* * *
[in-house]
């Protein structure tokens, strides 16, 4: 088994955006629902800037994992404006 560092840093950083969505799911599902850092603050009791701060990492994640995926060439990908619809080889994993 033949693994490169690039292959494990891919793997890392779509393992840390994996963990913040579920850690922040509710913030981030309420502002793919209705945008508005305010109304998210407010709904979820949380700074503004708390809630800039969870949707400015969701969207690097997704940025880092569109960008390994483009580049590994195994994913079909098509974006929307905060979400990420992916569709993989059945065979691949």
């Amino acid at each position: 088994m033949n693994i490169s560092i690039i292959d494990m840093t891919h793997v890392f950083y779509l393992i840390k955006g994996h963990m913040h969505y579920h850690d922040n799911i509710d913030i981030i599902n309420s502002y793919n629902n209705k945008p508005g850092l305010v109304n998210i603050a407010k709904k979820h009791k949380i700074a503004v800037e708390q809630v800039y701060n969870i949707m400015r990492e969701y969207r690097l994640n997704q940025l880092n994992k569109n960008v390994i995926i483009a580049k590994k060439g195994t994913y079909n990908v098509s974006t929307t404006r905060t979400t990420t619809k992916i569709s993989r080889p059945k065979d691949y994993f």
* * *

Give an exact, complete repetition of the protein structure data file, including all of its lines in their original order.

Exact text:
[in-house]
């Protein structure tokens, strides 16, 4: 088994955006629902800037994992404006 560092840093950083969505799911599902850092603050009791701060990492994640995926060439990908619809080889994993 033949693994490169690039292959494990891919793997890392779509393992840390994996963990913040579920850690922040509710913030981030309420502002793919209705945008508005305010109304998210407010709904979820949380700074503004708390809630800039969870949707400015969701969207690097997704940025880092569109960008390994483009580049590994195994994913079909098509974006929307905060979400990420992916569709993989059945065979691949």
């Amino acid at each position: 088994m033949n693994i490169s560092i690039i292959d494990m840093t891919h793997v890392f950083y779509l393992i840390k955006g994996h963990m913040h969505y579920h850690d922040n799911i509710d913030i981030i599902n309420s502002y793919n629902n209705k945008p508005g850092l305010v109304n998210i603050a407010k709904k979820h009791k949380i700074a503004v800037e708390q809630v800039y701060n969870i949707m400015r990492e969701y969207r690097l994640n997704q940025l880092n994992k569109n960008v390994i995926i483009a580049k590994k060439g195994t994913y079909n990908v098509s974006t929307t404006r905060t979400t990420t619809k992916i569709s993989r080889p059945k065979d691949y994993f």